I am in an experimental type of mood, which is not always good, because when one is cooking or growing to eat, depending on the day this might be a good thing, or not so good. One generally has to eat one's experiments with good grace.
I remember eating broad beans as a child, and I probably ate them quite happily at the start of the season, but all I really remember was the toughest of leathery skins on rather old broad beans, that maybe shouldn't have been served but they were because they had been grown by my Grandad so the waste not want not attitude came into play.
Fortunately when we first got the plot hubby had the same memory of broad beans as myself and we quickly discarded the growing of them. (his father had a veg patch and so he knew about the waste not want not attitude and the tough broad beans) But as ever I am always listening to others and always at the start of the year I have listened to many people wax lyrical about the tenderness of the broad bean.
I was hesitant, along with being hesitant, we only had the one plot which was always chock a block, so didn't really have room to spare to try this loathed by the both of us vegetable. But this year we have two plots to plant up. So in between the bout of pneumonia and the very wet chest infection I managed to start a few in my greenhouse and hubby planted them out for me.
The first pickings.
And here are the beautiful baby broad beans, which I boiled in salted water for a few minutes, and they were delicious, which was a complete shock to us and I am glad that so many people have talked about them. I am looking forward to trying the lovely recipes for broad beans that I have become aware of over the years.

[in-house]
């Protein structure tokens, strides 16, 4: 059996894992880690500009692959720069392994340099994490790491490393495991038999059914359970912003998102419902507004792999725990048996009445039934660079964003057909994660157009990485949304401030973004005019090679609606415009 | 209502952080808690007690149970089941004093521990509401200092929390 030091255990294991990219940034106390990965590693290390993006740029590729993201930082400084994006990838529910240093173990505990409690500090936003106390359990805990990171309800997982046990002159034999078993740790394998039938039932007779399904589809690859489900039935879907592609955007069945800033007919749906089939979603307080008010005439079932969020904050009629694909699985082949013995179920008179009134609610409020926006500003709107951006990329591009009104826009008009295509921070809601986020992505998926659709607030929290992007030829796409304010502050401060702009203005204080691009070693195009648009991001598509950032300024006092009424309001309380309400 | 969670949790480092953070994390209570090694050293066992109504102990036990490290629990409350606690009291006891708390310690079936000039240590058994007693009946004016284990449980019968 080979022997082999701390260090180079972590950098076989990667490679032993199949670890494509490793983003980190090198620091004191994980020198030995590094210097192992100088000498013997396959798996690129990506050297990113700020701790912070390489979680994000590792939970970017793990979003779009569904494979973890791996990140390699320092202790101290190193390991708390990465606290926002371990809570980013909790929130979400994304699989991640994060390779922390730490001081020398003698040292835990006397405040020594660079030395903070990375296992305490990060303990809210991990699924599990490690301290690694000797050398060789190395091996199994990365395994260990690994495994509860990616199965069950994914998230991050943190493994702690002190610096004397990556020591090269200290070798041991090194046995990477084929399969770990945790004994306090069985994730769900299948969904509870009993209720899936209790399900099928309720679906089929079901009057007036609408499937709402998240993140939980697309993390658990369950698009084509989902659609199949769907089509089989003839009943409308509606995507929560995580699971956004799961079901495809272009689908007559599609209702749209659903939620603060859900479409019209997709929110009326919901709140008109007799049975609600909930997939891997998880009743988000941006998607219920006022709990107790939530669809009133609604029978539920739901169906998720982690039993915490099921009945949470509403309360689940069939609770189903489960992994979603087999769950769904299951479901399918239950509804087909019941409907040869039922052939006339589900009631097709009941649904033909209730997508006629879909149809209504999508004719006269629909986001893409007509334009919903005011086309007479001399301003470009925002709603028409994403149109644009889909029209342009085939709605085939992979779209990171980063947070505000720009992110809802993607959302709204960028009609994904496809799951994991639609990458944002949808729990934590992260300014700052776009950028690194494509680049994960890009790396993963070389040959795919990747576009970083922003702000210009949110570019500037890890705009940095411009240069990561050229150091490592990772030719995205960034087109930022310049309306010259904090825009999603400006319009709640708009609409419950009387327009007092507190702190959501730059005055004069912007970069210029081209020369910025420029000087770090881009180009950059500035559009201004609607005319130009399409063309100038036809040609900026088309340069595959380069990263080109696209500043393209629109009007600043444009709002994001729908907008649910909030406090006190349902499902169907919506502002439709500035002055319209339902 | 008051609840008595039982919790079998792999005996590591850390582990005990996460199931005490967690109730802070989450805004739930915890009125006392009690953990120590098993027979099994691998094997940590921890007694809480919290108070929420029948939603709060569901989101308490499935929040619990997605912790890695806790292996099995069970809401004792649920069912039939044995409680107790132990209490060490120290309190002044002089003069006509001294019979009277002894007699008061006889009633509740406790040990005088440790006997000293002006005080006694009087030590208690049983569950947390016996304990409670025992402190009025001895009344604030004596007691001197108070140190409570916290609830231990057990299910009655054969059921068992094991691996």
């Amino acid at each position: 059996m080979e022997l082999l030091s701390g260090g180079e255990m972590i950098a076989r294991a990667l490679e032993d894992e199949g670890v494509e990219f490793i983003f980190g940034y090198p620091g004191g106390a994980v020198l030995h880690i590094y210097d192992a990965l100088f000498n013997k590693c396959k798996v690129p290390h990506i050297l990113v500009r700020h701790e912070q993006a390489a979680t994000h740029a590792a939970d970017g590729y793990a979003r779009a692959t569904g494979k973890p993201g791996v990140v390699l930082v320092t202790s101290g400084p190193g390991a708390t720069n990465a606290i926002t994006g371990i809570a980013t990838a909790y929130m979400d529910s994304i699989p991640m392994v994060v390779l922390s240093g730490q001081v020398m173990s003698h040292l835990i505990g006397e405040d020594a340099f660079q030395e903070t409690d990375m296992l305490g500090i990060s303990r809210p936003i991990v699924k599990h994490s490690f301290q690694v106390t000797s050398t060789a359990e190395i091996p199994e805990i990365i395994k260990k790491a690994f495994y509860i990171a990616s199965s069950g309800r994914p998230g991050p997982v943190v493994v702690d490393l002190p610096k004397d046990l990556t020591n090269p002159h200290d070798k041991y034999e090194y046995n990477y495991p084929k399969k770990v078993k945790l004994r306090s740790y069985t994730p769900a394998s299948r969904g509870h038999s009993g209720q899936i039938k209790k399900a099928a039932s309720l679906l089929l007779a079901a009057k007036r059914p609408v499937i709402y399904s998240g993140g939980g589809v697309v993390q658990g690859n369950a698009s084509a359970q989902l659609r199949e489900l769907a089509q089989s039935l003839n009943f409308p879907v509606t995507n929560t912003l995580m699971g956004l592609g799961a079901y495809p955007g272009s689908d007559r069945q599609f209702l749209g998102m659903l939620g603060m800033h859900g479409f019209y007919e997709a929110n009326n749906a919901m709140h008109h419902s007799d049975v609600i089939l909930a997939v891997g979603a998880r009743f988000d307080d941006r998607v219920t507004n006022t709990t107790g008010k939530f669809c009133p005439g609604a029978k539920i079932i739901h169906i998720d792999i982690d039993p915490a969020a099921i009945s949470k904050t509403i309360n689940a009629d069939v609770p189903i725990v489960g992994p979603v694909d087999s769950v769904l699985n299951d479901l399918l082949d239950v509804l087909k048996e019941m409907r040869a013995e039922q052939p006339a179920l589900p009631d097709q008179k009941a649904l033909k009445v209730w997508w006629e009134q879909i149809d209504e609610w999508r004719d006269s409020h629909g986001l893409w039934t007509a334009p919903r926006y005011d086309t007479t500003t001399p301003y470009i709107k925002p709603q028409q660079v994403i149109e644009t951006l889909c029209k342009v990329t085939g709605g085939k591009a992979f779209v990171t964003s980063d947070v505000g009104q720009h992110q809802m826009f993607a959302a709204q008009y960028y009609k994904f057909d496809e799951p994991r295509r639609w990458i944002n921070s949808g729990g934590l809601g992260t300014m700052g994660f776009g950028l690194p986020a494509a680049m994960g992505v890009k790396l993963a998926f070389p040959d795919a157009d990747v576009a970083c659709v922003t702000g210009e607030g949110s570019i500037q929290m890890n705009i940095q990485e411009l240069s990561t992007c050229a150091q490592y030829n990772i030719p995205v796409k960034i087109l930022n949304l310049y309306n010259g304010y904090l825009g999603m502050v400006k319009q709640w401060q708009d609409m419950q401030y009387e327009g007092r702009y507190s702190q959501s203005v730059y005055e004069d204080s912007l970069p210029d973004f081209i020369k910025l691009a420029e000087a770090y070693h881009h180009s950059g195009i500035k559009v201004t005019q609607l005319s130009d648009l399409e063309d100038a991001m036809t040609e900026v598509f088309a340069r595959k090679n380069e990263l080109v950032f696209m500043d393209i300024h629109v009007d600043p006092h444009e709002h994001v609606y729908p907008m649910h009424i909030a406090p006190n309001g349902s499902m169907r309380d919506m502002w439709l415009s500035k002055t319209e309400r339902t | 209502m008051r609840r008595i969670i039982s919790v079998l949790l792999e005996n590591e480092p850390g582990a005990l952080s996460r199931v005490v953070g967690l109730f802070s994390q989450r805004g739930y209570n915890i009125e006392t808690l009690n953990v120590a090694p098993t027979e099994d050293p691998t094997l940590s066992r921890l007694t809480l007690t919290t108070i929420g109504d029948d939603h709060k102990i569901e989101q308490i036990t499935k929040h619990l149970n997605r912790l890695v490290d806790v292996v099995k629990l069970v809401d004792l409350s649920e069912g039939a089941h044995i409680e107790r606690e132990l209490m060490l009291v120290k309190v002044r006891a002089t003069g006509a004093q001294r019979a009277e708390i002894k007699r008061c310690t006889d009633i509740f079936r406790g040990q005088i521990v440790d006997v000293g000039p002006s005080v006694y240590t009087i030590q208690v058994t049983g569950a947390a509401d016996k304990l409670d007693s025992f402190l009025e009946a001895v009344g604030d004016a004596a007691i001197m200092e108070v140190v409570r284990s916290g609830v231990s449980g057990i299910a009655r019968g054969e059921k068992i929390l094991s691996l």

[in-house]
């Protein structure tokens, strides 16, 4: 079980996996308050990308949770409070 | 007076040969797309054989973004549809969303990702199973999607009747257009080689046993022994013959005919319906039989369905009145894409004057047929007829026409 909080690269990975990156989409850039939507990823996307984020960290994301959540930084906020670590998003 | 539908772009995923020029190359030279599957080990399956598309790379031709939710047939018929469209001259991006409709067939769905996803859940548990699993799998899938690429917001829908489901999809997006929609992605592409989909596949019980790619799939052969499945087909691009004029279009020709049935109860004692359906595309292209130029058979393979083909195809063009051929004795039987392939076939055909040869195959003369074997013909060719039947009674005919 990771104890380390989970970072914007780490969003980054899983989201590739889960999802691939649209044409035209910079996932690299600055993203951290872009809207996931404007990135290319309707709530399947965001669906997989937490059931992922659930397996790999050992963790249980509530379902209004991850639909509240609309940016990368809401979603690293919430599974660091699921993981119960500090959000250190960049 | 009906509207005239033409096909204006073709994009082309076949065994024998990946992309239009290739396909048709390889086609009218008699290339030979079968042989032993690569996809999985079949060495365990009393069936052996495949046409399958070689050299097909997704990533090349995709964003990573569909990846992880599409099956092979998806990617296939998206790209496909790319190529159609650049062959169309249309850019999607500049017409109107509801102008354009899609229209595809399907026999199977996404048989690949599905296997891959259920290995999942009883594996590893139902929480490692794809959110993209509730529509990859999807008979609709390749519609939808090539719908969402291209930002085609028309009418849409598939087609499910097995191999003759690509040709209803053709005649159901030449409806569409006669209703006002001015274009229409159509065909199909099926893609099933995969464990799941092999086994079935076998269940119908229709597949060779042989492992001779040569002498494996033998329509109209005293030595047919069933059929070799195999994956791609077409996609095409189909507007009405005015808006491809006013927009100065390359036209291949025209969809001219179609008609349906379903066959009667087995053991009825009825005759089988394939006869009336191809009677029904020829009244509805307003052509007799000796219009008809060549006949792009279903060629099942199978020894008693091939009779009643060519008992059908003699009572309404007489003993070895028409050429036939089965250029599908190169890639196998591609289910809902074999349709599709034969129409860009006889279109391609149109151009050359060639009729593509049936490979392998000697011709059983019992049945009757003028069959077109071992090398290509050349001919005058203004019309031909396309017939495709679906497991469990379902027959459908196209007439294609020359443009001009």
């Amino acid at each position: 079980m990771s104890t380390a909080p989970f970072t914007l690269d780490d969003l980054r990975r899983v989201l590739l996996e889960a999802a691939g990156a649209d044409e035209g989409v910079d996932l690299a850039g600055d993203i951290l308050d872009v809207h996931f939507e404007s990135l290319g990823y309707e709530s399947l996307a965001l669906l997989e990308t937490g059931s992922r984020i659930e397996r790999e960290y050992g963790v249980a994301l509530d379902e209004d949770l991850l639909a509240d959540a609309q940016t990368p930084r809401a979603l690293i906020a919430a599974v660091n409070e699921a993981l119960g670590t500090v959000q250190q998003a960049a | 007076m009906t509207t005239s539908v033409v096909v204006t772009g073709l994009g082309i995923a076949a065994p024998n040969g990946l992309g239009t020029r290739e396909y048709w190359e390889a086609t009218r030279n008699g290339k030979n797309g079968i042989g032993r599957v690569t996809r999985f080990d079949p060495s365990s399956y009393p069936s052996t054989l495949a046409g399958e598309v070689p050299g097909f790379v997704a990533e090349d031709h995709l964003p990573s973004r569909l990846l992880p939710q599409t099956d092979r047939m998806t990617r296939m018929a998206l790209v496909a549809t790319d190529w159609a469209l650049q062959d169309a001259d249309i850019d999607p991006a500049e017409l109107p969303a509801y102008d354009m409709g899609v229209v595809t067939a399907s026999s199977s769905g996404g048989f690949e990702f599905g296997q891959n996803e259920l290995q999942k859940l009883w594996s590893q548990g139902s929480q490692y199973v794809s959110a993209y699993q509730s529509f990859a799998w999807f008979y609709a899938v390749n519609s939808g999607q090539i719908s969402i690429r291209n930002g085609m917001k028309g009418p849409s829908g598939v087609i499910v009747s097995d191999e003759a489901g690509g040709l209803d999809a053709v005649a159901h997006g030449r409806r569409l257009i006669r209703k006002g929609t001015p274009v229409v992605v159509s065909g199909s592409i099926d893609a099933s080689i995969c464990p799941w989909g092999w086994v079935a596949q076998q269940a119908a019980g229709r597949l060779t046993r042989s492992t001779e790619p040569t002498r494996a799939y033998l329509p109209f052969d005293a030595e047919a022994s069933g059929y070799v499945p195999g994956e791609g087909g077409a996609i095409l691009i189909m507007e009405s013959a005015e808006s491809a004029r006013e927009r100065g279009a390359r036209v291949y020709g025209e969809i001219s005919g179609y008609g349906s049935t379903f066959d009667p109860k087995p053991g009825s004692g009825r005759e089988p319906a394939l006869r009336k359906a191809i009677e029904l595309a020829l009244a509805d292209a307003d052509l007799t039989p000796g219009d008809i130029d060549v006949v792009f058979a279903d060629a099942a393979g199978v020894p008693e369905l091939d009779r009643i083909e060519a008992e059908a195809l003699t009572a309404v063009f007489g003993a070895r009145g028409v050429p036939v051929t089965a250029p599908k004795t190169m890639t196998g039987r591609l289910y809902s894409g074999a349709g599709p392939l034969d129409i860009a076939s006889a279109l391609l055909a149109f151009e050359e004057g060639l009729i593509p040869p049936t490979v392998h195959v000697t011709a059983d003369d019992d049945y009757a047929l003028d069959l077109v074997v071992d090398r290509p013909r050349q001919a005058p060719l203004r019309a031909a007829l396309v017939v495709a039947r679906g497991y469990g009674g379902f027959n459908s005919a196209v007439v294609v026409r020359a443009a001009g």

Next on the experimental list, was to try and master the bread maker. I bought a bread maker many years ago for the making of gluten free bread, it was never successful, so as it was kept under the stairs. Occasionally I go on a bread jag and make lots of bread, I've been making bread for a long time and I never weigh or measure I just look at a bag of flour, I know its this amount of flour to this amount of water and if it rises quickly I may have added a little too much yeast, but hey ho,, and off we go.. I can turn out loaves that are pretty nice most of the time.
But, bread making can be a bit hard on my joints and muscles (without going into too many details) so I thought I would reinvestigate the bread maker. Well, I had failure after failure and it was at this point that I had to take a serious look at everything I was doing. Although my texture was right with the amount of flour and water I was adding, I found out my yeast was out by 1/2 a teaspoon. I corrected it, and since then I've been turning out loaves that are okay to me, but abhorred by my family, the reason being, they are wholemeal and not white.
Even when I tried making a white loaf, it was never good enough for the clan. So being the sneaky person that I am, I thought of favored ingredients, and these were sun dried tomatoes, olives and oregano so I made a loaf out of them. And I waited to see what the reaction might be.
At long last, Success. Son no.1 had the first slice and at the very moment he took his first bite the guttural cry of "mmmm...mmmm..." resounded from him.
The hungry hoardes took their lead from him and the loaf practically disappeared within minutes, I asked whether I should bake some more for packed lunches the next day, which was met with a resounding Yes. Oh how that made me smile. And off course it was so easy because all I had to do was chop a few olives and sun dried tomatoes and let the machine do the work. It was a good job done. (although I did have to stay up till eleven o'clock at night to take the bread out of the machine- a woman's work is never done!)
And yet more experiments.
Once upon a time when I was pregnant with son no.2, it was our first summer in this house and hubby's parents came to stay for a while. During this time we went strawberry picking (as you do) and we picked far too many strawberries, (it all became a bit competitive !) and we had far too many strawberries. So that afternoon on a very hot summers day in June hubby's mum and I decided we would make strawberry jam. Knowing that I had a preserving pan, (bearing in mind they had bought it on request from me, and I've loved it so) we set forth.